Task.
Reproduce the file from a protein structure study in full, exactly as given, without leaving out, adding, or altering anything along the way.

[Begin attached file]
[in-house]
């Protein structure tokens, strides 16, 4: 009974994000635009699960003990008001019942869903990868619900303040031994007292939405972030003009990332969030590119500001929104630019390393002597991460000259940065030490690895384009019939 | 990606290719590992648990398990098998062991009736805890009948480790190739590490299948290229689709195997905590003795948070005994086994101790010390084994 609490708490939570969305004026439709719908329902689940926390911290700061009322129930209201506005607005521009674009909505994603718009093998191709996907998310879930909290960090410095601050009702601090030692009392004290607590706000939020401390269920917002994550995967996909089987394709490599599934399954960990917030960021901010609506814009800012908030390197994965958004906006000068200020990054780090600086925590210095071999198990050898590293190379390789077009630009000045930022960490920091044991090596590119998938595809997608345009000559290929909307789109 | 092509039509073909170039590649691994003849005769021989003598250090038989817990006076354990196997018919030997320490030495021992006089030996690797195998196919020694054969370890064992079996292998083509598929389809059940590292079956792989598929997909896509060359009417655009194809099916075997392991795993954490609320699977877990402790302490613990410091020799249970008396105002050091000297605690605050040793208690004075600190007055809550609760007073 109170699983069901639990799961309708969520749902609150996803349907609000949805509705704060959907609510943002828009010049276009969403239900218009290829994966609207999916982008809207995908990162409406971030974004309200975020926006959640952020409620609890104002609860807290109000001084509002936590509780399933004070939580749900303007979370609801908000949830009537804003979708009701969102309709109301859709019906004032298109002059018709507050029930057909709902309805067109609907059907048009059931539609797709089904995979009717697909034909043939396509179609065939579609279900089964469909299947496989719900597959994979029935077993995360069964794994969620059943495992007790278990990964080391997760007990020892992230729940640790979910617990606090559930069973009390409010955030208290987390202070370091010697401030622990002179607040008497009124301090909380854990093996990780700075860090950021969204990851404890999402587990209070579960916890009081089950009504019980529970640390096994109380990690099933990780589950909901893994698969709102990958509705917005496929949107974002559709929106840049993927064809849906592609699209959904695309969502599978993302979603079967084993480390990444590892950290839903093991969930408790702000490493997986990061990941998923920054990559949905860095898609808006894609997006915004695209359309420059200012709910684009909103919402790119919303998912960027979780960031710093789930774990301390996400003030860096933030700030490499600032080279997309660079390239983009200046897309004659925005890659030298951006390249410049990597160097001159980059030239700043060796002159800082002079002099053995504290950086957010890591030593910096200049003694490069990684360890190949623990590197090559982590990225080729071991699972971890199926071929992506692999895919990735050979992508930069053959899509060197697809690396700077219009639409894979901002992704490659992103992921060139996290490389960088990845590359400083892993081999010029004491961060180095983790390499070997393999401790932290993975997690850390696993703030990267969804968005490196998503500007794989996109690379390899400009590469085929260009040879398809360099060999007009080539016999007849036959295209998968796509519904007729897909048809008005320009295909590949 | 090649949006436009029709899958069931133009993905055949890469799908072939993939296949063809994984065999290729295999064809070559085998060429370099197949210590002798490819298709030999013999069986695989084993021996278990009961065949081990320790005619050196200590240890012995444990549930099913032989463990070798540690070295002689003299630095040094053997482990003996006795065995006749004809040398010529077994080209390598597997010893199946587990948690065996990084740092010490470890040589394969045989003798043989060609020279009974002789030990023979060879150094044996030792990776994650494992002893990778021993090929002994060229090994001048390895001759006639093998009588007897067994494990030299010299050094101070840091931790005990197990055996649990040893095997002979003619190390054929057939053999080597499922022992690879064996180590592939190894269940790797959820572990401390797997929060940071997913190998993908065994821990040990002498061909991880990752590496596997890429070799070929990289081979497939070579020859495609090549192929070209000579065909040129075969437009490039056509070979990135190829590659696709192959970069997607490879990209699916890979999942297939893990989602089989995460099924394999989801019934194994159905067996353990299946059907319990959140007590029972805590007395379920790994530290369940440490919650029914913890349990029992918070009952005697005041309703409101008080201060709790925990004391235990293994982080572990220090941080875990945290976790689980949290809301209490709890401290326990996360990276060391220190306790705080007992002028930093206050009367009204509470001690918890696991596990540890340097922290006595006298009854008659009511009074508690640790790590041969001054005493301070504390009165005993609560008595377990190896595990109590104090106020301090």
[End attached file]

[in-house]
């Protein structure tokens, strides 16, 4: 009974994000635009699960003990008001019942869903990868619900303040031994007292939405972030003009990332969030590119500001929104630019390393002597991460000259940065030490690895384009019939 | 990606290719590992648990398990098998062991009736805890009948480790190739590490299948290229689709195997905590003795948070005994086994101790010390084994 609490708490939570969305004026439709719908329902689940926390911290700061009322129930209201506005607005521009674009909505994603718009093998191709996907998310879930909290960090410095601050009702601090030692009392004290607590706000939020401390269920917002994550995967996909089987394709490599599934399954960990917030960021901010609506814009800012908030390197994965958004906006000068200020990054780090600086925590210095071999198990050898590293190379390789077009630009000045930022960490920091044991090596590119998938595809997608345009000559290929909307789109 | 092509039509073909170039590649691994003849005769021989003598250090038989817990006076354990196997018919030997320490030495021992006089030996690797195998196919020694054969370890064992079996292998083509598929389809059940590292079956792989598929997909896509060359009417655009194809099916075997392991795993954490609320699977877990402790302490613990410091020799249970008396105002050091000297605690605050040793208690004075600190007055809550609760007073 109170699983069901639990799961309708969520749902609150996803349907609000949805509705704060959907609510943002828009010049276009969403239900218009290829994966609207999916982008809207995908990162409406971030974004309200975020926006959640952020409620609890104002609860807290109000001084509002936590509780399933004070939580749900303007979370609801908000949830009537804003979708009701969102309709109301859709019906004032298109002059018709507050029930057909709902309805067109609907059907048009059931539609797709089904995979009717697909034909043939396509179609065939579609279900089964469909299947496989719900597959994979029935077993995360069964794994969620059943495992007790278990990964080391997760007990020892992230729940640790979910617990606090559930069973009390409010955030208290987390202070370091010697401030622990002179607040008497009124301090909380854990093996990780700075860090950021969204990851404890999402587990209070579960916890009081089950009504019980529970640390096994109380990690099933990780589950909901893994698969709102990958509705917005496929949107974002559709929106840049993927064809849906592609699209959904695309969502599978993302979603079967084993480390990444590892950290839903093991969930408790702000490493997986990061990941998923920054990559949905860095898609808006894609997006915004695209359309420059200012709910684009909103919402790119919303998912960027979780960031710093789930774990301390996400003030860096933030700030490499600032080279997309660079390239983009200046897309004659925005890659030298951006390249410049990597160097001159980059030239700043060796002159800082002079002099053995504290950086957010890591030593910096200049003694490069990684360890190949623990590197090559982590990225080729071991699972971890199926071929992506692999895919990735050979992508930069053959899509060197697809690396700077219009639409894979901002992704490659992103992921060139996290490389960088990845590359400083892993081999010029004491961060180095983790390499070997393999401790932290993975997690850390696993703030990267969804968005490196998503500007794989996109690379390899400009590469085929260009040879398809360099060999007009080539016999007849036959295209998968796509519904007729897909048809008005320009295909590949 | 090649949006436009029709899958069931133009993905055949890469799908072939993939296949063809994984065999290729295999064809070559085998060429370099197949210590002798490819298709030999013999069986695989084993021996278990009961065949081990320790005619050196200590240890012995444990549930099913032989463990070798540690070295002689003299630095040094053997482990003996006795065995006749004809040398010529077994080209390598597997010893199946587990948690065996990084740092010490470890040589394969045989003798043989060609020279009974002789030990023979060879150094044996030792990776994650494992002893990778021993090929002994060229090994001048390895001759006639093998009588007897067994494990030299010299050094101070840091931790005990197990055996649990040893095997002979003619190390054929057939053999080597499922022992690879064996180590592939190894269940790797959820572990401390797997929060940071997913190998993908065994821990040990002498061909991880990752590496596997890429070799070929990289081979497939070579020859495609090549192929070209000579065909040129075969437009490039056509070979990135190829590659696709192959970069997607490879990209699916890979999942297939893990989602089989995460099924394999989801019934194994159905067996353990299946059907319990959140007590029972805590007395379920790994530290369940440490919650029914913890349990029992918070009952005697005041309703409101008080201060709790925990004391235990293994982080572990220090941080875990945290976790689980949290809301209490709890401290326990996360990276060391220190306790705080007992002028930093206050009367009204509470001690918890696991596990540890340097922290006595006298009854008659009511009074508690640790790590041969001054005493301070504390009165005993609560008595377990190896595990109590104090106020301090």